Onboard NASA’s Flying Observatory

Feb 20, 2013 No Comments by

When you’re staring up at the stars, you’re only seeing a glimpse of the picture. That’s because a layer of water vapor lies between earth’s surface and outer space. NASA has a solution a decade in the making: the Stratospheric Observatory for Infrared Astronomy (SOFIA).

The Tech Report recently joined a handful of teachers and NASA scientists for a ride aboard SOFIA. The mission was two-fold: test the new equipment onboard, and allow for select teachers to observe and study the information gathered to share with their students.

“[SOFIA] is the best of both worlds,” said Dana Backman, manager of SOFIA’s education and public outreach program.  “It has a better view of the universe than a mountain-top observatory, and it’s much less expensive than a space telescope.”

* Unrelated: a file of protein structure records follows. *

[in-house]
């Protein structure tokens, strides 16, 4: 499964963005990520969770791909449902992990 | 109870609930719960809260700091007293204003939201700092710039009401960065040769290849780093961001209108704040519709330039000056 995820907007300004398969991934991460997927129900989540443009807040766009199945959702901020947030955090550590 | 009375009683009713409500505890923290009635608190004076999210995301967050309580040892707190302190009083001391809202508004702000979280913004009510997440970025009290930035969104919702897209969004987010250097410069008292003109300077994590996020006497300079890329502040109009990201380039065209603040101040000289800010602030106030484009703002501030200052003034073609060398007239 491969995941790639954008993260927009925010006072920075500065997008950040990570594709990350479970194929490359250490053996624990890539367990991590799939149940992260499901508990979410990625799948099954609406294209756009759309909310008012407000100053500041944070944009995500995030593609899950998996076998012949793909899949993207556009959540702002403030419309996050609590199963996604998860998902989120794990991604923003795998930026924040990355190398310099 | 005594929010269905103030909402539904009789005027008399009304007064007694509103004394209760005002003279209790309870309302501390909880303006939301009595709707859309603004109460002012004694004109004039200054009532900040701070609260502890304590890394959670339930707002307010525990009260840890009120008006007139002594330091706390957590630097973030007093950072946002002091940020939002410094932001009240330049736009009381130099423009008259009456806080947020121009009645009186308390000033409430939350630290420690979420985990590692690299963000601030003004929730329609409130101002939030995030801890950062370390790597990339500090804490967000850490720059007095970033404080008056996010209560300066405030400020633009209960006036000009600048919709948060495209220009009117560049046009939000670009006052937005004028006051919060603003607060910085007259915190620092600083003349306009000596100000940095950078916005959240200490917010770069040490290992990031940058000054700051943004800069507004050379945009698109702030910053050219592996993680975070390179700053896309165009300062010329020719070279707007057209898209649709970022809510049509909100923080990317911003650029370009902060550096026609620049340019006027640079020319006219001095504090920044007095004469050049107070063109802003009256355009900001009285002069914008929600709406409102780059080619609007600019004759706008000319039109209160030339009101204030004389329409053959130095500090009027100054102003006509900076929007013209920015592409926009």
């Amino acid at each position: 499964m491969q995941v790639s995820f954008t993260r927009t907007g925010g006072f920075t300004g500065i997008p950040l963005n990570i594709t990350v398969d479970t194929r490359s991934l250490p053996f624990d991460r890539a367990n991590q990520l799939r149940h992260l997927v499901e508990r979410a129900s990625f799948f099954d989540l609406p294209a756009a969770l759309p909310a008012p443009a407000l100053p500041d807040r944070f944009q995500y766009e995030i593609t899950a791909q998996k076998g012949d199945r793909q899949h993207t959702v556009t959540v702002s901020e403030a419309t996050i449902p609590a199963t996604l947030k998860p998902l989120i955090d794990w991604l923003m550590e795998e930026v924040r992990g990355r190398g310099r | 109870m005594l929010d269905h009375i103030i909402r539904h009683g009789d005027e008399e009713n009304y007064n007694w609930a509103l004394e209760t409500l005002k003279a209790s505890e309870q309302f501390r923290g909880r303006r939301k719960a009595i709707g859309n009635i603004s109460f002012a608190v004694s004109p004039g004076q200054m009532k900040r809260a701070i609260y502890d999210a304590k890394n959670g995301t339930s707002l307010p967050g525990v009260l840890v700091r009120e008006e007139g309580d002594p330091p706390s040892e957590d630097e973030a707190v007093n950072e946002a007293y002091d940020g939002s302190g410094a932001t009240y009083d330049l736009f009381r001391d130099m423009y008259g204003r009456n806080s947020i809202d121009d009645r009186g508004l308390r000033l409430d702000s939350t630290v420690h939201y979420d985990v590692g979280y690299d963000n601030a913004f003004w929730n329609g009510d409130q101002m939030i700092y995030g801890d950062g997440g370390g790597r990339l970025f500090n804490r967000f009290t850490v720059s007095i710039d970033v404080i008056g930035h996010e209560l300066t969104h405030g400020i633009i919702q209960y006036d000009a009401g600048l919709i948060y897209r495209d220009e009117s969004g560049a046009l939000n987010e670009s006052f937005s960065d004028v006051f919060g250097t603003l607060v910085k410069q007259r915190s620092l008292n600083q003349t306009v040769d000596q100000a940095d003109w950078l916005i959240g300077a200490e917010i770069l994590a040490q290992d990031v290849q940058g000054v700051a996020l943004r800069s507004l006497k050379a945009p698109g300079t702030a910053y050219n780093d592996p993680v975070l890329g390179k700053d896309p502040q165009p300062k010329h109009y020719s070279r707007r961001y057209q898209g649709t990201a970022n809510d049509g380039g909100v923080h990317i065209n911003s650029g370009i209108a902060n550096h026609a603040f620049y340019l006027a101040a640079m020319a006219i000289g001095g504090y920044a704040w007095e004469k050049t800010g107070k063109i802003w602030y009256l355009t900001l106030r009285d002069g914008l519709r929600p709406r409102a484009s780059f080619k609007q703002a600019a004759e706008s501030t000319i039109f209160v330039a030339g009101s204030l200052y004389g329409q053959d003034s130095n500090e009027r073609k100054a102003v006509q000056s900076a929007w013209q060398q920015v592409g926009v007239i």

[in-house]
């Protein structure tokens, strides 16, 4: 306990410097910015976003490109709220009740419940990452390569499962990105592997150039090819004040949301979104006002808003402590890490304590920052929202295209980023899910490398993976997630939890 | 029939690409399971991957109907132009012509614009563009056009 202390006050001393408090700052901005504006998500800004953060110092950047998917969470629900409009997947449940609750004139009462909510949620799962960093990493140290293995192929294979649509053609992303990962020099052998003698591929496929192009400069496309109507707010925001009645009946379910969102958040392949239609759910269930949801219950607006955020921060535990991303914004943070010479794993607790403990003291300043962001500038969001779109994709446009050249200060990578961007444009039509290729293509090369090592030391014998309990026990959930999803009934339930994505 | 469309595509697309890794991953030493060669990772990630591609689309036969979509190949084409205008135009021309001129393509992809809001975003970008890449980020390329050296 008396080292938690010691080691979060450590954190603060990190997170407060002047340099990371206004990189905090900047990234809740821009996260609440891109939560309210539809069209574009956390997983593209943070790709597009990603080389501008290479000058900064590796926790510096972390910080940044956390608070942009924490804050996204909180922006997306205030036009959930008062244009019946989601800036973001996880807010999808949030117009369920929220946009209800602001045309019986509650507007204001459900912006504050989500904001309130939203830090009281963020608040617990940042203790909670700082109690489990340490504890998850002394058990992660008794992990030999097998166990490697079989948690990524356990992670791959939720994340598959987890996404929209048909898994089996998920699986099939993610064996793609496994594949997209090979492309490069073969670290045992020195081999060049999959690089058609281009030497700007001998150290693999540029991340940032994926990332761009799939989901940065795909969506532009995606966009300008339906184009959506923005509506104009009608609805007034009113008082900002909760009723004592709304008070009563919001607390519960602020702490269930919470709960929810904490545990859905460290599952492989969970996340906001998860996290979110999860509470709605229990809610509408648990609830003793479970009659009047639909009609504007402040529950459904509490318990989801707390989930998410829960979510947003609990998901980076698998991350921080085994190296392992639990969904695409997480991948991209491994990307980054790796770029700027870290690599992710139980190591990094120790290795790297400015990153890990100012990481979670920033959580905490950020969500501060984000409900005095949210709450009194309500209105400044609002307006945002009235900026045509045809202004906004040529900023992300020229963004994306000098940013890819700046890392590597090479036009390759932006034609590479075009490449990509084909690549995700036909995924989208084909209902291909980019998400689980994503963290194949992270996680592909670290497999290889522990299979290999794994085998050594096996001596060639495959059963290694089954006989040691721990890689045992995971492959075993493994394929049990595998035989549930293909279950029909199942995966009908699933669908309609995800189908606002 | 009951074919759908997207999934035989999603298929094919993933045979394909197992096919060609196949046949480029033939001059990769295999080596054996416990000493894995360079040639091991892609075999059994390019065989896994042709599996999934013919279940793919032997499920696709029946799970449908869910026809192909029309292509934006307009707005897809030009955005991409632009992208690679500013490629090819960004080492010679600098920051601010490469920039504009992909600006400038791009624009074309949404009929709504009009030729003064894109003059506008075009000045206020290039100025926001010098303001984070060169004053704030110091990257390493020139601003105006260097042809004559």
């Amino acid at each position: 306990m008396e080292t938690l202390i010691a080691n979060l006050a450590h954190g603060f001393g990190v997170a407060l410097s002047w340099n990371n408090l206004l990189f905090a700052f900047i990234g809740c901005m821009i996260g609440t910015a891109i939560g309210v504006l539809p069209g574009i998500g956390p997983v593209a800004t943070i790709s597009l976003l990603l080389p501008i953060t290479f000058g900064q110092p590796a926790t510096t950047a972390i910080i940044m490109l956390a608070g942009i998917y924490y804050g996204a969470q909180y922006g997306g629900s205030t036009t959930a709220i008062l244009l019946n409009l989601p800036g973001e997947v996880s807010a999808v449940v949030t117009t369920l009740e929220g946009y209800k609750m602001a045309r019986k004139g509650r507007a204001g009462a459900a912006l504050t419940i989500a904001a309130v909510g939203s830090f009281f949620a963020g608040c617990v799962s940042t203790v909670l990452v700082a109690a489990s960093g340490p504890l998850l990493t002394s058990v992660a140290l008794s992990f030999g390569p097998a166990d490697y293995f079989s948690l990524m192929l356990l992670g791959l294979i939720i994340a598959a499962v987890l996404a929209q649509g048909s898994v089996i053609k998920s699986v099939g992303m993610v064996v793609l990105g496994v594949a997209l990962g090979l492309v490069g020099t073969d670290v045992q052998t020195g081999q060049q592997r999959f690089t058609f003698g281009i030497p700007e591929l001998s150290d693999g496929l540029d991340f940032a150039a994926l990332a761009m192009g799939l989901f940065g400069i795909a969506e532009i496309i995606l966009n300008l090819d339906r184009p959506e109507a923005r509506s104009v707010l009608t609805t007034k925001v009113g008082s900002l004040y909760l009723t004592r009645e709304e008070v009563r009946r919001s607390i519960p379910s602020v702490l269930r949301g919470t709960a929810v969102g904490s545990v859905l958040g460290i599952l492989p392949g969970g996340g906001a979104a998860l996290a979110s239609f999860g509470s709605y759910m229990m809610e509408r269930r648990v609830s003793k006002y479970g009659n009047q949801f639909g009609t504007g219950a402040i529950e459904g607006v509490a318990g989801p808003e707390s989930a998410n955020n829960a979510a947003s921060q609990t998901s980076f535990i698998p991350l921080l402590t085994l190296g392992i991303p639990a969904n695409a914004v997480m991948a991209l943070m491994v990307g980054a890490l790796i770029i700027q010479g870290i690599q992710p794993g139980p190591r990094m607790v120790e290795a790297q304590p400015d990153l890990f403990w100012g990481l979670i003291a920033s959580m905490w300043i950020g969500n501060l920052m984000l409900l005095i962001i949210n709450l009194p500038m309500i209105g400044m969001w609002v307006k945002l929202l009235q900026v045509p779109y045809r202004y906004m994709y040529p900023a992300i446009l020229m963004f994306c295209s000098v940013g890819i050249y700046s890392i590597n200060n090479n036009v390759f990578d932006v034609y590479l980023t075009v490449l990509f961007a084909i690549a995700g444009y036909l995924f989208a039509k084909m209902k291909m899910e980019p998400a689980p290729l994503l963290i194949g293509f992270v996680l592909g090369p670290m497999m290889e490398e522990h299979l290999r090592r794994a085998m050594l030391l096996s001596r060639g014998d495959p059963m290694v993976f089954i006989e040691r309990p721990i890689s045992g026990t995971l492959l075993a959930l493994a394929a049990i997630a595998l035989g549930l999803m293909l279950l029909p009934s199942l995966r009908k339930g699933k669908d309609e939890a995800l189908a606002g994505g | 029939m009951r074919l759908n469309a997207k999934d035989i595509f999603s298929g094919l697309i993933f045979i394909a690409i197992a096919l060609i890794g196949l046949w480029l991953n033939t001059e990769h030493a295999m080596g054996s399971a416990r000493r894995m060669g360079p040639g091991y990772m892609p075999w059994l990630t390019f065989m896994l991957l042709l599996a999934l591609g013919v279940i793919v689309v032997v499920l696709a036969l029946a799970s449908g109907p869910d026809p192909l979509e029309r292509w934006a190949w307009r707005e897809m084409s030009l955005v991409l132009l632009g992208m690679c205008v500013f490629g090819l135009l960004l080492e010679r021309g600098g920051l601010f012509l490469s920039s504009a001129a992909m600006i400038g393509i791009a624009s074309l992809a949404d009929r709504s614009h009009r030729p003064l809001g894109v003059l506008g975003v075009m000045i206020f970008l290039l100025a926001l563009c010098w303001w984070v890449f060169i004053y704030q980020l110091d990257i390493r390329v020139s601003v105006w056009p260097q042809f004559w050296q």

Formerly a Boeing 747 airliner that once flew for Pan Am, SOFIA was gutted and to a system of star gazing equipment, including 100-inch telescope that collects infrared light to collect data from stars.

For the complete story and video by Rich DeMuro of KTLA-TV, click here.

Civilian, Featured News

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Online Editor I've been around airplanes since I was a kid. That's when my uncle, a professional pilot, showed me how to fly his Cessna 177 Cardinal. l later became a writer and editor, so covering the exciting and ever-changing aviation industry -- which I've been doing in Flight Journal's Flybys since the late '90s -- was a natural fit.
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